Black-Clawson International Ltd v Papierwerke Waldhof Aschaffenburg AG: HL 5 Mar 1975

Statute’s Mischief May be Inspected

The House considered limitations upon them in reading statements made in the Houses of Parliament when construing a statute.
Held: It is rare that a statute can be properly interpreted without knowing the legislative object. The courts may look outside a statute in order to identify the ‘mischief’ Parliament was seeking to remedy.
The House considered limitations upon them in reading statements made in the Houses of Parliament when construing a statute.
Lord Simon of Glaisedale said: ‘But the technique of a draft Bill with commentary is so common nowadays in reports to Parliament as to excuse, I hope, some expatiation on the matter. The argument against recourse to such a commentary is that if what Parliament or parliamentarians (or, indeed any promulgators of a written instrument) think is the meaning of what is said is irrelevant, so must be the opinion of any draftsman, including the draftsman of a Bill annexed to a report to Parliament. But I confess that I find this less than conclusive. In essence, drafting, enactment and interpretation are integral parts of the process of translating the volition of the electorate into rules which will bind themselves. If it comes about that the declared meaning of a statutory provision is not what Parliament meant, the system is at fault. Sometimes the fault is merely a reflection of human fallibility. But where the fault arises from a technical refusal to consider relevant material, such refusal requires justification. The commentary on a draft Bill in a report to Parliament is not merely an expression of opinion – even if it were only that, it would be an expression of expert opinion, and I can see no more reason for excluding it than any other relevant matter of expert opinion. But actually it is more: that experts publicly expressed the view that a certain draft would have such-and-such an effect is one of the facts within the shared knowledge of Parliament and citizenry. To refuse to consider such a commentary, when Parliament has legislated on the basis and faith of it, is for the interpreter to fail to put himself in the real position of the promulgator of the instrument before essaying its interpretation. It is refusing to follow what is perhaps the most important clue to meaning. It is perversely neglecting the reality, while chasing the shadows. As Aneurin Bevan said: ‘Why read the crystal when you can read the book?’ Here the book is already open: it is merely a matter of reading on. Certainly, a court of construction cannot be precluded from saying that what the committee thought as to the meaning of its draft was incorrect. But that is one thing: to dismiss, out of hand and for all purposes, an authoritative opinion in the light of which Parliament has legislated is quite another.’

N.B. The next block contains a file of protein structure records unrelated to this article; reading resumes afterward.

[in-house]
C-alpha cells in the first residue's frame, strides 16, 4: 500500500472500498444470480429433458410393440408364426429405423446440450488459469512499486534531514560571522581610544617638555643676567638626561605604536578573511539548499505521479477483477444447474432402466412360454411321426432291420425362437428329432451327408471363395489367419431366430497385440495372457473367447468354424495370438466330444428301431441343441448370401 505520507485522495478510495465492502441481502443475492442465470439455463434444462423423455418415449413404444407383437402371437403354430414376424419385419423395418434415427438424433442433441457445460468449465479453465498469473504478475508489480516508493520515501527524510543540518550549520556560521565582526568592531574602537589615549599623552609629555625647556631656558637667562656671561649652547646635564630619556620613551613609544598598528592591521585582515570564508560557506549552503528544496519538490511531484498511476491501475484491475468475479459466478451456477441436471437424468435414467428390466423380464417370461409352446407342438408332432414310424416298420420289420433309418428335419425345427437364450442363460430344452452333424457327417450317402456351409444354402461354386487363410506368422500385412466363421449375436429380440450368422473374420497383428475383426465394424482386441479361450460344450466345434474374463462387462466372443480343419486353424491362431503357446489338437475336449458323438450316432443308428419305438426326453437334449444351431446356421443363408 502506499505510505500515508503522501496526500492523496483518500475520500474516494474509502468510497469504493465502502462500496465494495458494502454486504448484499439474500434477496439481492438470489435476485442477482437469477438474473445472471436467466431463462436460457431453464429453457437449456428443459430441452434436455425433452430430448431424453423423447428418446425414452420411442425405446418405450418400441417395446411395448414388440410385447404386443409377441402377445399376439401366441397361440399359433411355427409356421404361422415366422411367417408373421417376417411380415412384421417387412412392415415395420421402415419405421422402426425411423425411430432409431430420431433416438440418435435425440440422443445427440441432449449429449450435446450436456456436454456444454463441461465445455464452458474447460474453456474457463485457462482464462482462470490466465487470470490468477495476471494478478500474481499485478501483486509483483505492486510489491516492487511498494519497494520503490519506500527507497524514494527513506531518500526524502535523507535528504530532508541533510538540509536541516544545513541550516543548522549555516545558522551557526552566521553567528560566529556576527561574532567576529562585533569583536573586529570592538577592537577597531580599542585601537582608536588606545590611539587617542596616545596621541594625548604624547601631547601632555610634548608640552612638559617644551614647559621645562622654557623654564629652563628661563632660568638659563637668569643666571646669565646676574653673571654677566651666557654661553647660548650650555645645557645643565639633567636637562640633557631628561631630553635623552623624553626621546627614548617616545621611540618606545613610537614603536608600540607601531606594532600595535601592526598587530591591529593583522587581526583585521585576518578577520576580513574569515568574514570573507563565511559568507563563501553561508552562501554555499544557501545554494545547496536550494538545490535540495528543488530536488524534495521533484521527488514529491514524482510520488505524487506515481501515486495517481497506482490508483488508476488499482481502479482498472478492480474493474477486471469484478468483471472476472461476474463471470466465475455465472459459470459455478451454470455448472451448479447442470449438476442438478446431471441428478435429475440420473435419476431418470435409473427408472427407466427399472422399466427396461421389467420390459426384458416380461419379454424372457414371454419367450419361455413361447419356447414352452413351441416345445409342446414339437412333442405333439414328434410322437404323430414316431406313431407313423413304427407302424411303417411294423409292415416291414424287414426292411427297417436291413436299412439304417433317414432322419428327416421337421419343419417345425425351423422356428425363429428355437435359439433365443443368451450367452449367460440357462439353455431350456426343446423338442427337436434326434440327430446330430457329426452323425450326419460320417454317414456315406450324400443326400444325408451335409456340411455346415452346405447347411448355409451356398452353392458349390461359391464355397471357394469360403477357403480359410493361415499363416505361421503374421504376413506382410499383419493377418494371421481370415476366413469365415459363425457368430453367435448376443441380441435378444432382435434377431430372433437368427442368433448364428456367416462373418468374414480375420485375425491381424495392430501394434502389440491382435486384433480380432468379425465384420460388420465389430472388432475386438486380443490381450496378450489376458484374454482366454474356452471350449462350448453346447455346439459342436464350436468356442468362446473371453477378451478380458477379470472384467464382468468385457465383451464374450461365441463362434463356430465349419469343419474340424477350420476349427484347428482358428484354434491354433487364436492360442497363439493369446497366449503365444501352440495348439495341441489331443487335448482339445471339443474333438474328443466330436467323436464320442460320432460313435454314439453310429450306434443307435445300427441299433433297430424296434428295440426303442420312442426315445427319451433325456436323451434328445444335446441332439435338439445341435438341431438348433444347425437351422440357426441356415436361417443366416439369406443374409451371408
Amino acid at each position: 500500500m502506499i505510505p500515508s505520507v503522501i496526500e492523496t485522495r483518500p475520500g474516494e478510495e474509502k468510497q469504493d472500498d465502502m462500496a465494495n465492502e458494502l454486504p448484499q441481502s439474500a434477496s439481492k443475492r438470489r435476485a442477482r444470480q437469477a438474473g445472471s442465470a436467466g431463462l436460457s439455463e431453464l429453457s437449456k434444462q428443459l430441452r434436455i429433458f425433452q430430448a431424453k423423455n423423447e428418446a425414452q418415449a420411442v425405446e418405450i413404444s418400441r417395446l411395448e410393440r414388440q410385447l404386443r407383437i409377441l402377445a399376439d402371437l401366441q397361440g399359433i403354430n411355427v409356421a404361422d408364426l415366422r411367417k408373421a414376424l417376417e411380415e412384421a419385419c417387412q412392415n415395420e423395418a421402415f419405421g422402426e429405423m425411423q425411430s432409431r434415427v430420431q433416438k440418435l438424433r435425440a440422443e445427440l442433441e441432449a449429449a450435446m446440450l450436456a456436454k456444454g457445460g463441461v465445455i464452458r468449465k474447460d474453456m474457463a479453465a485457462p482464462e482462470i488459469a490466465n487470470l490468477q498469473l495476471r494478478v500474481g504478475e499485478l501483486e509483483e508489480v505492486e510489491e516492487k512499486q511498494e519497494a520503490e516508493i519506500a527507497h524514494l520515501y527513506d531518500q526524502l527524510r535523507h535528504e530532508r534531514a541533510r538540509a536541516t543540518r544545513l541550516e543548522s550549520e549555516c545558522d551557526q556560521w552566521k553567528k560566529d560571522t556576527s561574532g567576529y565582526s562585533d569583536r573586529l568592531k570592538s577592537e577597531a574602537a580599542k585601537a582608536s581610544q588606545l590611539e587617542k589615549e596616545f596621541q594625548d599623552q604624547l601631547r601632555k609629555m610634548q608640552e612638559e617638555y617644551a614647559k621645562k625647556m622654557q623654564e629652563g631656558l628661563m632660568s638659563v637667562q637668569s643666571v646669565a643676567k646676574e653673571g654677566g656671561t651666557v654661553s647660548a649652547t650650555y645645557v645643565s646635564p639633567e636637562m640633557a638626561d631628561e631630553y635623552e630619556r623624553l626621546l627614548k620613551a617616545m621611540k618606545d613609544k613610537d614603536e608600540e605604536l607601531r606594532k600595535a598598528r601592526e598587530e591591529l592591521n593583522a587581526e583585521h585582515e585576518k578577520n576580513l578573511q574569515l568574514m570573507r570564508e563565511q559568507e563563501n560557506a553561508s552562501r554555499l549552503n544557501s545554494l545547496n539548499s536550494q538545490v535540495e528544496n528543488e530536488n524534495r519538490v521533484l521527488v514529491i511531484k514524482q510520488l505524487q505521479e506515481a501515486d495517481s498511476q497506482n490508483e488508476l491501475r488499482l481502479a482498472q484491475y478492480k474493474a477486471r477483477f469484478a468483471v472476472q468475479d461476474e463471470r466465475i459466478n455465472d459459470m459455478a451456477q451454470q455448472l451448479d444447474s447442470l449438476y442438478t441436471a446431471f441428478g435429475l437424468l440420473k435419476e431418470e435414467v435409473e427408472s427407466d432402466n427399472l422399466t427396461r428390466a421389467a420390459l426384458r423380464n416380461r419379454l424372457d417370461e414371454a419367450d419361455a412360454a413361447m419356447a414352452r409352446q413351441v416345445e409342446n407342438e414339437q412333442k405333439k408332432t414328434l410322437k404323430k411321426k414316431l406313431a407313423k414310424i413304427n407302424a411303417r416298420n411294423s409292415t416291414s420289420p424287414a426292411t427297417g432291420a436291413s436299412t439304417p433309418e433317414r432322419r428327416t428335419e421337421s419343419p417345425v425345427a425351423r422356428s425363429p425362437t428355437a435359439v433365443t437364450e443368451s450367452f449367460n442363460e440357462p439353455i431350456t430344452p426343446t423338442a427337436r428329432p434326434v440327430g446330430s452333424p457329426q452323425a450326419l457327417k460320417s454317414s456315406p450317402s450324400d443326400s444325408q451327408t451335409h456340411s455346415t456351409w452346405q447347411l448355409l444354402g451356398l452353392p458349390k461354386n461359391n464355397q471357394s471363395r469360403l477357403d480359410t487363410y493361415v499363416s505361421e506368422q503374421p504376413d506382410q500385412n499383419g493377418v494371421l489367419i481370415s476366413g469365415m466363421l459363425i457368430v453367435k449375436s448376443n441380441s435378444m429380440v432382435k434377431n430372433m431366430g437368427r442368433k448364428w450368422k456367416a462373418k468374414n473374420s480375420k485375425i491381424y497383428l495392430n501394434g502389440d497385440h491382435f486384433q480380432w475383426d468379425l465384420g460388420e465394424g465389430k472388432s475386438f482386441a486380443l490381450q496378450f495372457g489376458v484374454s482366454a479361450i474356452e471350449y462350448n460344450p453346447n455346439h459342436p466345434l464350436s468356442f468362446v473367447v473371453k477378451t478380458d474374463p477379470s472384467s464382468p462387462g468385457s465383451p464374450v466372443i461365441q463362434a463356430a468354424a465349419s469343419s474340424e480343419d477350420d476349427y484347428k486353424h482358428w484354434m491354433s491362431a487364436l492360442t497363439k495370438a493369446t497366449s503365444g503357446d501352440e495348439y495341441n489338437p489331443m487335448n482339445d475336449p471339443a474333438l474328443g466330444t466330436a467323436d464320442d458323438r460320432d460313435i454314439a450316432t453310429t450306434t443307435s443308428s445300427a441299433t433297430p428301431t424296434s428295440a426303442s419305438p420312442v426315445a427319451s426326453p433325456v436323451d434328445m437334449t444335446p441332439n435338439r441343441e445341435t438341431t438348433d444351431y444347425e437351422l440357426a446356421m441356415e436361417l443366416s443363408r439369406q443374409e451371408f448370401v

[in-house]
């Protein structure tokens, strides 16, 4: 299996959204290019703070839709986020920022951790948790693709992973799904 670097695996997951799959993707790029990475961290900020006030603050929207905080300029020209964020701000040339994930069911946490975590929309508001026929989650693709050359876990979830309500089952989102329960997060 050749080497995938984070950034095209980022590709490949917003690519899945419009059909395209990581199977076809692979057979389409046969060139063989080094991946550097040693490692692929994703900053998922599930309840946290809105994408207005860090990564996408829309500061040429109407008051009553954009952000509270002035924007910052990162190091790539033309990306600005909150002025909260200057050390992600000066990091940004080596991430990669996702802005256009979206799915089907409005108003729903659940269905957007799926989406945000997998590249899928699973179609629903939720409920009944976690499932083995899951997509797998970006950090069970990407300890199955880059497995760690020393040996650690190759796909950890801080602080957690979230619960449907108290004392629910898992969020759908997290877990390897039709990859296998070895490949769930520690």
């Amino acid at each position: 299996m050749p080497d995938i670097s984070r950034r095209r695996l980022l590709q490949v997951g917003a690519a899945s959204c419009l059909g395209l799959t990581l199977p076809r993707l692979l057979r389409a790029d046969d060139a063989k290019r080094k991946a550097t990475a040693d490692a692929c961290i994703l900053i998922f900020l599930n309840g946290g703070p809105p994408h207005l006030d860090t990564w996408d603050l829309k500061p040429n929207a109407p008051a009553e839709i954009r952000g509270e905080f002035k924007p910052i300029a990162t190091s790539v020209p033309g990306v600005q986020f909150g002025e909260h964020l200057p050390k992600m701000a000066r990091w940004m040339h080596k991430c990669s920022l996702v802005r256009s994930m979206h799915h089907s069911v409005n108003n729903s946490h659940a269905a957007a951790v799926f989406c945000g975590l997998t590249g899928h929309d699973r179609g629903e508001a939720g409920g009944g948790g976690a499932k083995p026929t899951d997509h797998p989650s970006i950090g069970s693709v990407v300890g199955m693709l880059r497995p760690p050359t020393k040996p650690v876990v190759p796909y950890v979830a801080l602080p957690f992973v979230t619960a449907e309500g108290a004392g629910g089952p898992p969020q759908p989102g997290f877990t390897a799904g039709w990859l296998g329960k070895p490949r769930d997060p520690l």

Lord Simon of Glaisdale said: ‘Once it is accepted that the purpose of ascertainment of the antecedent defect in the law is to interpret Parliament’s intention, it must follow that it is Parliament’s understanding of that law as evincing such a defect which is relevant, not what the law is subsequently declared to be.’
Lord Reid said: ‘We often say that we are looking for the intention of Parliament, but that is not quite accurate. We are seeking the meaning of the words which Parliament used. We are seeking not what Parliament meant but the true meaning of what they said.’
The court could look to a White Paper promoting legislation, to identify the mischief which the statutory provisions were enacted to avoid, but not to interpret the remedy provided by Parliament to defeat that mischief. The courts should be careful not to strain the meaning of a statute. A statutory alteration of the common law must, in the absence of clear words to the contrary, be assumed to be such as to alter the common law no further than was necessary to remedy the perceived mischief.
The principles of statutory interpretation rule out the dismantling of judge-made law by stealth: ‘There is a presumption which can be stated in various ways. One is that in the absence of any clear indication to the contrary Parliament can be presumed not to have altered the common law further than was necessary to remedy the ‘mischief.’ Of course it may and quite often does go further. But the principle is that if the enactment is ambiguous, that meaning which relates the scope of the Act to the mischief should be taken rather than a different or wider meaning which the contemporary situation did not call for.’


Lord Simon of Glaisdale, Lord Reid, Lord Wilberforce, Lord Diplock


[1975] AC 591, [1975] 2 WLR 513, [1975] 1 All ER 810, [1975] UKHL 2




England and Wales


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Lists of cited by and citing cases may be incomplete.


Leading Case

Updated: 06 April 2022; Ref: scu.181222

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